During the hockey game, there will be an information table and several sorting stations around the Berry Events Center where EcoReps and volunteers will help attendees sort their waste into three categories: recycling, composting and trash, Ureel said, adding, they will also answer any questions people may have.

NMU Dining Services have partnered with EcoReps for this event and will use compostable and recyclable materials such as serving food in cardboard containers or on compostable plates, Ureel noted. At each sorting station, EcoReps and volunteers will organize compostable materials like food products and recyclable goods such as water bottles. The only waste that this event can’t prevent from ending up in the landfill is plastics such as candy wrappers, she added.

This event is a force of a community coming together, Ureel said. Along with NMU Dining Services, the Sustainability Advisory Council (SAC) and Marquette County Solid Waste Management are partnering together to make this event possible. Though the SAC first hosted the Zero Waste Challenge events, EcoReps hopes to broaden this initiative to other sporting events such as adding basketball games or hosting more hockey games, Ureel said.

A large part of the organization is coordinating events, volunteering and promoting a more responsible attitude to the sustainability culture to students and the community. Senior environmental science major and EcoReps co-coordinator Olivia Walcott has been involved with this event since it launched back in 2017 and has climbed the ladder from being selected to join the President’s Sustainability Advisory Council to now overseeing the implementation of the EcoReps program. It’s been a “full experience” for Walcott as this is the third time participating and the second time coordinating the event’s organization, Walcott said.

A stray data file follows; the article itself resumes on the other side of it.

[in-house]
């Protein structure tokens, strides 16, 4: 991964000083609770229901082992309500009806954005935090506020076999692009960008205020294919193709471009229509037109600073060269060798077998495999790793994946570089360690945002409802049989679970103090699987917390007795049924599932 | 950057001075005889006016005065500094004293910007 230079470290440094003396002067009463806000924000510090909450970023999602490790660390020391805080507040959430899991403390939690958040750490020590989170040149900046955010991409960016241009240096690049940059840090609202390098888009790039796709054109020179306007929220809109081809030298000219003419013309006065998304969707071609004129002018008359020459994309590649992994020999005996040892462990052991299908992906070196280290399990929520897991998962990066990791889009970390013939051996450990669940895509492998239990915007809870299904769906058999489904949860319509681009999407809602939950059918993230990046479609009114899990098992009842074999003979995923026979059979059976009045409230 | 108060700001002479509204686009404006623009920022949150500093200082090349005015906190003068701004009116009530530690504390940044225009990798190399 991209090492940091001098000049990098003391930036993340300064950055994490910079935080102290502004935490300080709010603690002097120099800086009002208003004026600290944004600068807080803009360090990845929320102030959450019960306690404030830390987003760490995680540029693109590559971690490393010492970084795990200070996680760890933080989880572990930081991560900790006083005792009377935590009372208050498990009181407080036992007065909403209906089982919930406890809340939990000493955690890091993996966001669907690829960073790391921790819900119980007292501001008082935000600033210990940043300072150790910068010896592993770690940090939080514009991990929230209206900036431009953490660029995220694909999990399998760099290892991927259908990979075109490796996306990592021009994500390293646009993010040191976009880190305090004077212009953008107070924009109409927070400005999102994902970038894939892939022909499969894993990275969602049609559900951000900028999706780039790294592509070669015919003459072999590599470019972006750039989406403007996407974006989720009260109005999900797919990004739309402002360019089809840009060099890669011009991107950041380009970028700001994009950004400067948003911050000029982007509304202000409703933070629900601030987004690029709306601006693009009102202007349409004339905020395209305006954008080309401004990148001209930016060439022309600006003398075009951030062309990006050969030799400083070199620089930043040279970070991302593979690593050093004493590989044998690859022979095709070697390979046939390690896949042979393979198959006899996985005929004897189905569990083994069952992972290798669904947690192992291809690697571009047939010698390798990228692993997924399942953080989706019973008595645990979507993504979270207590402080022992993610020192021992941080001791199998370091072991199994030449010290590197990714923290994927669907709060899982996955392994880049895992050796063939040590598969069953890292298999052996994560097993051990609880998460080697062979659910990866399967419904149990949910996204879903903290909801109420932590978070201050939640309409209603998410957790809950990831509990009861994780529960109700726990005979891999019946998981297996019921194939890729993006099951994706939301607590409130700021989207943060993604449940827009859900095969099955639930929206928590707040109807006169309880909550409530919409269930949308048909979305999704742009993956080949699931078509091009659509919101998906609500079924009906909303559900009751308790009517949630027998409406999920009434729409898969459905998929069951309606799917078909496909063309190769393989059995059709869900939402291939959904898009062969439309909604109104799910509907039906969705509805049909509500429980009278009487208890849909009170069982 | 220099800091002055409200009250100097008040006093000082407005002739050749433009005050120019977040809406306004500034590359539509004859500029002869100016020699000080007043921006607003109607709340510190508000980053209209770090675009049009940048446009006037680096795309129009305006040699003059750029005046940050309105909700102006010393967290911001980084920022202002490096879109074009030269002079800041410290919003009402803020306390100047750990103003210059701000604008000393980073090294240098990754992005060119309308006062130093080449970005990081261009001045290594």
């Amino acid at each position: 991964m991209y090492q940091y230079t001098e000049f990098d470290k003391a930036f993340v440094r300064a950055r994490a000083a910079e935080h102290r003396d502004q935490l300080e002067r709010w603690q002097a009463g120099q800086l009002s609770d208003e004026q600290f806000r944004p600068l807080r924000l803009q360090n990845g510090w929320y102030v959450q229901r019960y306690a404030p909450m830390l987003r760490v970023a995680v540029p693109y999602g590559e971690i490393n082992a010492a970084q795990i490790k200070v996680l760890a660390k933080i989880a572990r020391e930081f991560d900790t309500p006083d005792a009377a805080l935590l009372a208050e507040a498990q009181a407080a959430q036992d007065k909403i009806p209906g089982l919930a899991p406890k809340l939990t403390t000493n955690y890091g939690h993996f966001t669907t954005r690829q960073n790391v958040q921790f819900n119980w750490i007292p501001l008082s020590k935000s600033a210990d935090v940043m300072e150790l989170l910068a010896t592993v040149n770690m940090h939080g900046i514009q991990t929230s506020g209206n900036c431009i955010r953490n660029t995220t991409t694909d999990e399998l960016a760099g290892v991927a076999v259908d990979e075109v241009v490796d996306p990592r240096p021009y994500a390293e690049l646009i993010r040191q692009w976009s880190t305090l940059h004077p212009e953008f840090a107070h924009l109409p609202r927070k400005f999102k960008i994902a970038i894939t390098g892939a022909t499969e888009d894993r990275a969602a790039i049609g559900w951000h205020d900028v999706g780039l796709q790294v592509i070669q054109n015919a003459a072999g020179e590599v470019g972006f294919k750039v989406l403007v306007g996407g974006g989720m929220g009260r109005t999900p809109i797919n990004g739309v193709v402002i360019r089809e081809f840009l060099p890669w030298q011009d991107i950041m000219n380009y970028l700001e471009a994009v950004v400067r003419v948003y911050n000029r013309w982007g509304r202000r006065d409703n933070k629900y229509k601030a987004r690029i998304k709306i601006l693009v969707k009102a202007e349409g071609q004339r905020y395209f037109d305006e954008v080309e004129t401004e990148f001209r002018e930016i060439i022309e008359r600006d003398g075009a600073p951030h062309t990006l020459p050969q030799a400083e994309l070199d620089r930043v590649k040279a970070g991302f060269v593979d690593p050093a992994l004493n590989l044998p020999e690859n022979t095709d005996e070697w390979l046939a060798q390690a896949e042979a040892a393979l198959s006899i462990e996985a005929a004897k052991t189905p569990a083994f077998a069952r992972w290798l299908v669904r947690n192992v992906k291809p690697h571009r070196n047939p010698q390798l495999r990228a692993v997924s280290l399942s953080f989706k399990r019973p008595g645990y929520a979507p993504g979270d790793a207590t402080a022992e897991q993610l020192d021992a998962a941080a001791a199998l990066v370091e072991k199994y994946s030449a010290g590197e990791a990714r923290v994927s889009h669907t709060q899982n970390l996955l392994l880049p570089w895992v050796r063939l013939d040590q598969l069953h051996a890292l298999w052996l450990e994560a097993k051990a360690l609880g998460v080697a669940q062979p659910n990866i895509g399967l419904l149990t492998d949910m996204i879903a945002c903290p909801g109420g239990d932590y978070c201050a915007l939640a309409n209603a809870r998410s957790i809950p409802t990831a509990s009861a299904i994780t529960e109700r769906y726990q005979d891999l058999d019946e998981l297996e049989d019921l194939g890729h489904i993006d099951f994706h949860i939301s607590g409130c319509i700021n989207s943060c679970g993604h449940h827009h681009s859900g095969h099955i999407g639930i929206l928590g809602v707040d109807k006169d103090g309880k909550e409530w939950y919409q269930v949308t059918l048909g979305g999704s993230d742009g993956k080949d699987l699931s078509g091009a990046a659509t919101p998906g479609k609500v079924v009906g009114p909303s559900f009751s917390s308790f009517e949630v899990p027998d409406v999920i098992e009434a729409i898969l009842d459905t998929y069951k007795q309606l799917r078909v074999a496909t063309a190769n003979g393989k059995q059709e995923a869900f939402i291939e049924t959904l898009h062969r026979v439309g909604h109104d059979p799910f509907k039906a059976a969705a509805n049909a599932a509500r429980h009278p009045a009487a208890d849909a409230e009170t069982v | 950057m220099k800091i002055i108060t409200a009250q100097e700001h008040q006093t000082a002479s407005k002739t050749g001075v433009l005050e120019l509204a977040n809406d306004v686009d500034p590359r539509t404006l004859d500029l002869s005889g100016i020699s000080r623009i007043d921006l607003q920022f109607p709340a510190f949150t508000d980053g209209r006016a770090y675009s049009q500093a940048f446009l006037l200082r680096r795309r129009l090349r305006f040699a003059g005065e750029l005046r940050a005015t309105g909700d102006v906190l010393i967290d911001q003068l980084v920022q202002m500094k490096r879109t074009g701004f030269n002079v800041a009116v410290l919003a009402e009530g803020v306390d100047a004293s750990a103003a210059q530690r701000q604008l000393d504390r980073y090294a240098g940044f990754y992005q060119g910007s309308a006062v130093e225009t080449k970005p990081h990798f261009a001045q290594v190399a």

“The Zero Waste Games serve as a model for how we could divert more waste in the future. Unfortunately, in the Upper Peninsula we don’t currently have a facility that could regularly accept the amount of compost that NMU would produce,” Walcott said.

Though it may seem like a challenge to host an event like this, the establishment of partnership through these Zero Waste games have only benefitted EcoReps and the “institutional support” the program receives allows for it to continue pursuing sustainability efforts, Walcott added.

“EcoReps hopes to cultivate a culture of sustainability at Northern. This is to say, in everything we do we hope that it creates a ripple effect throughout campus and in the wider community,” Walcott said.

To volunteer at the Zero Waste Challenge hockey game, register at nmu.edu/skillbuilders. And for those interested in joining EcoReps, applications for the 2019-2020 academic year will be available mid-February. Students can sign up for email alerts about application availability and the EcoReps newsletter by emailing [email protected].